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Posted on: March 1, 2017

Developmental Asset of the Month - March

March Developmental Asset Creative Activities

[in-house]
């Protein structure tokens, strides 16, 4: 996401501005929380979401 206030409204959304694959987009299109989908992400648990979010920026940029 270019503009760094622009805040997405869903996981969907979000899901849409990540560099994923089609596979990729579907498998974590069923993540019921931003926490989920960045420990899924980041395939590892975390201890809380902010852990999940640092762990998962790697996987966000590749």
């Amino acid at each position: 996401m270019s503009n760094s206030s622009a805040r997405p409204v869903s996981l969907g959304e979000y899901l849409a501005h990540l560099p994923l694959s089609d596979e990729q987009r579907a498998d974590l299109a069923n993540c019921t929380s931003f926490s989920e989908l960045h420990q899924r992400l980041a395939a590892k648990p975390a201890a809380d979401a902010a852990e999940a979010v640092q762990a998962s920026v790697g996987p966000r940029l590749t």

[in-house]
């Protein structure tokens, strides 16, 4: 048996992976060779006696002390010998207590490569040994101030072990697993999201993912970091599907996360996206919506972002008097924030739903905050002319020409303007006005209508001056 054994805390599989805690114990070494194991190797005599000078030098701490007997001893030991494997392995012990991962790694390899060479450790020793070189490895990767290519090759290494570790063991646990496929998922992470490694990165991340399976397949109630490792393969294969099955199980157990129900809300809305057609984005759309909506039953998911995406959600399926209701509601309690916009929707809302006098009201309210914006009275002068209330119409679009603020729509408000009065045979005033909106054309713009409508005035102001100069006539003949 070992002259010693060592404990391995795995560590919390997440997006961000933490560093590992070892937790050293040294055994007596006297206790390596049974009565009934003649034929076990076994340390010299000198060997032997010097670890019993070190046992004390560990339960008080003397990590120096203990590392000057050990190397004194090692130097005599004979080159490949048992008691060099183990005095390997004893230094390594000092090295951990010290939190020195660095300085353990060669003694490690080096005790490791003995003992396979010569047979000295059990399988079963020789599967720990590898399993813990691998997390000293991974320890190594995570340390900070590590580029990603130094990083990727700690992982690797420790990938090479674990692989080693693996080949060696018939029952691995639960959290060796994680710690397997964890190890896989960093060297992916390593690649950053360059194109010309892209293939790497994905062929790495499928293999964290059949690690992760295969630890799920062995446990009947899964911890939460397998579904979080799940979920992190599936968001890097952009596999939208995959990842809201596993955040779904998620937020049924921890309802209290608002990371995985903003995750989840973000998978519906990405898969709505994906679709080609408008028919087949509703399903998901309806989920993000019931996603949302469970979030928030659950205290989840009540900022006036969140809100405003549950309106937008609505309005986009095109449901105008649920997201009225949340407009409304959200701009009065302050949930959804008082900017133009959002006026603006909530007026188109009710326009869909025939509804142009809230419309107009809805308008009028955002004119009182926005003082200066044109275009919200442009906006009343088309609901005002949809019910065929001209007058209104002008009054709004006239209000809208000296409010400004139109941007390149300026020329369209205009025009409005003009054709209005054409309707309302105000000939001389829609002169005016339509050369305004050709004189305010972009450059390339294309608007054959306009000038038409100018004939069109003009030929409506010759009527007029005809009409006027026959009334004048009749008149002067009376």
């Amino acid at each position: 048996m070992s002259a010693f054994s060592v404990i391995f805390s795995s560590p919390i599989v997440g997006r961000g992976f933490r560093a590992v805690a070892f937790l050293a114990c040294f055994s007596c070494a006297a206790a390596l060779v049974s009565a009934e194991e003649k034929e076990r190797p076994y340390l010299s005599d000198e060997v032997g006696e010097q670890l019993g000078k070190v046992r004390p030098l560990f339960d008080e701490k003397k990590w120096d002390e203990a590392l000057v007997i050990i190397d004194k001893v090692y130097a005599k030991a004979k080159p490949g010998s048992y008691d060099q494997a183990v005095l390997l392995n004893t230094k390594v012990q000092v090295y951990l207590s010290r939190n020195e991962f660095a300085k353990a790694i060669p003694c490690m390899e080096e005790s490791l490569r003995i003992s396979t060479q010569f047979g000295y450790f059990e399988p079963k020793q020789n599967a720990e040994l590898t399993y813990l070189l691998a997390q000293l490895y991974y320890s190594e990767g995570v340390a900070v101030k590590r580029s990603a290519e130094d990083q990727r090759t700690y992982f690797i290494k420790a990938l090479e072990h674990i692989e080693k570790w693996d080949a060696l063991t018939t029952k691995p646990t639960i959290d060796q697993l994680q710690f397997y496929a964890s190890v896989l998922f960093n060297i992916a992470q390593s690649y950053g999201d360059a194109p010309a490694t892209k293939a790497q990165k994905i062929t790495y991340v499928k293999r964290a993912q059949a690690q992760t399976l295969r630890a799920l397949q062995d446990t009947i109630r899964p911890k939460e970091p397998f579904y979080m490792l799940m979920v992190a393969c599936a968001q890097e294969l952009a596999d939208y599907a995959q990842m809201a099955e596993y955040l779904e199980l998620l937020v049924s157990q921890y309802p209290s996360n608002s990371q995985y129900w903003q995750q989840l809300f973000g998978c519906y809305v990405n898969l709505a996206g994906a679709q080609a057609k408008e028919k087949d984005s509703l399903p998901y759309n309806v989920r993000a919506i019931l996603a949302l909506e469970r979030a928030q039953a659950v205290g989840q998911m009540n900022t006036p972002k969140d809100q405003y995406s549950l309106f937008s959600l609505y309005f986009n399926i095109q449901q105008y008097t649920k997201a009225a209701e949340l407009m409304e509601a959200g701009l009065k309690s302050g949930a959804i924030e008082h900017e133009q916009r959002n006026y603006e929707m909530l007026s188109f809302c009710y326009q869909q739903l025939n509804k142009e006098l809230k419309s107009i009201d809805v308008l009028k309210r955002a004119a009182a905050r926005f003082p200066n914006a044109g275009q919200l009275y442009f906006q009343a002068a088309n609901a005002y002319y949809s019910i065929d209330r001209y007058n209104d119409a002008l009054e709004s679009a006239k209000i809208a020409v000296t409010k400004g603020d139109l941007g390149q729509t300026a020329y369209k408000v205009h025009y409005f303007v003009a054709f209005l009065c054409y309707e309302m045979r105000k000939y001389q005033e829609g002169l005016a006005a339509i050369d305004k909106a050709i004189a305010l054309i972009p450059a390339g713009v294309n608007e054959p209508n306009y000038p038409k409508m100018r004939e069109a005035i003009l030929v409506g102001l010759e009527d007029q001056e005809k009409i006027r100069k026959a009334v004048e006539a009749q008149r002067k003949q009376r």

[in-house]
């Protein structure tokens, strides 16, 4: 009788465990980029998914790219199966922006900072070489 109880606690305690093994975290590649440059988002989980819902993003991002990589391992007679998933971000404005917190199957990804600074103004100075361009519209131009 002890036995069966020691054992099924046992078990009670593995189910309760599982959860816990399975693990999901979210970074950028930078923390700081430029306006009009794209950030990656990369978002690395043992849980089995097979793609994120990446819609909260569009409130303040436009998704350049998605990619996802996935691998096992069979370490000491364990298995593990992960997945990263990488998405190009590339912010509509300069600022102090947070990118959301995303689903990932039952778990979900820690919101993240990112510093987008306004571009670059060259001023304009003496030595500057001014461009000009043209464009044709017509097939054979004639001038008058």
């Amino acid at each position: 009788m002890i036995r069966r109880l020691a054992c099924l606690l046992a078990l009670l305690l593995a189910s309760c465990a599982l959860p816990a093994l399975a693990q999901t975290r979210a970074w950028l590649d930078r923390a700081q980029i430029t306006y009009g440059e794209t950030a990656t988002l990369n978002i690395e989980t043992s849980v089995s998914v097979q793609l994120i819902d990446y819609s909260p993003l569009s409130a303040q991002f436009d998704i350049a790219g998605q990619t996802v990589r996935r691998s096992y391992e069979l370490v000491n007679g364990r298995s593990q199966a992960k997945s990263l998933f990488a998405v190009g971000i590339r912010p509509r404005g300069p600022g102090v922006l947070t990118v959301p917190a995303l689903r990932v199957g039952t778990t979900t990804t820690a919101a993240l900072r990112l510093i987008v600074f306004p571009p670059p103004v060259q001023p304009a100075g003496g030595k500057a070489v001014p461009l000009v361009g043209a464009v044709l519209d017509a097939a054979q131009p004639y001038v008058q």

Asset #17: CREATIVE ACTIVITIES: Young person spends three or more hours per week in lessons or practice in music, theater, or other arts. The Importance of Creative Activities For many young people, creative activities can fulfill what Peter Benson describes as a “spark” - the hidden flames that tap their true passions, motivate and inspire them to achieve and create, and keep them on a positive path. Youth who have sparks, and are surrounded by people who recognize and support their sparks, have higher grades in school, are more socially competent, are more likely to volunteer to help other people, have a greater sense of purpose, and are less likely to experience depression. Creative activities are one of the most common categories where youth find their sparks. Even if creative activities are not a young person’s life passion, they still provide benefits like fostering creative problem solving, critical thinking, and discipline, and provide opportunities to connect with instructors who are role models and caring adults. Unfortunately, most youth in Santa Clara County don’t participate in creative activities. In Project Cornerstone’s 2011 survey, 66% of 4th-6th graders and only 24% of 7th-12th graders reported that they spend three or more hours each week in lessons or practice for music, theater, dance, or other arts. To help raise awareness of their importance, March is Creative Activities month in Silicon Valley. The following discussion topics can help young people recognize the value of creative activities and identify new kinds of creative activities that they might be interested in: • Think back on the art you’ve created. Is there a particular piece that you’re most proud of? Why? • Who is your favorite musician? What do you like about their music? • If you could be a professional artist, what would you be—painter, dancer, singer, actor, sculptor, craftsperson, or writer? Why? • If If you could take lessons in anything, what would you learn? • How do the creative activities that you do teach you more about yourself? By the way, creative activities can be directly linked with Asset #9 - Service to Others. Senior citizens, hospital patients, and military troops (just to name a few) truly enjoy it when young people send them cards or useful handmade gifts, or perform their skits and music. Activities The activities below offer a starting point to help integrate creative arts into everyday activities, and to use creative activities as an opportunity for asset building. For families • Help your children identify their creative sparks! Expose them to a variety of creative activities, and find follow-up lessons when they find something they’re interested in. • Help your child understand that their mentors in creative activities are caring adults in their lives. • Advocate for your school to provide balance for students by serving as a voice for arts programs. For all adults • Demonstrate the importance of creative activities to young people. Make an effort to find out about the creative activities of the youth in your circle, and share the creative activities in which you participate. Don’t just share what you’ve created—explain why you enjoy your activity and how you feel while you’re engaging in it. • If the young people in your life participate in creative activities, support them! Attend their art shows, performances, recitals, and concerts. At school or in youth programs • Make an effort to ensure that the creative activities you provide take into account young people’s different interests and skills. For example, some young people who do not enjoy drawing or coloring may prefer opportunities in photography or digital arts. • Help kids get exposed to a variety of creative processes through a “Give It a Try!” For an art “Give It a Try,” obtain a variety of art supplies and sample projects. Encourage kids to try a process that they haven’t tried before. Have sample projects and instructions available for kids who don’t feel confident or inspired enough to come up with a new idea, but be sure to allow kids who have another idea about what they want to make to pursue it. About the Asset-a-Month Program This article was provided courtesy of Project Cornerstone’s Asset-a-Month program. The goals of the Silicon Valley Asset-a-Month program are to help align adults throughout our diverse community in their efforts to promote positive youth development by fostering developmental assets. For more information about the Asset-a-Month program, contact Project Cornerstone at (408) 351-6482 or info@projectcornerstone.org.

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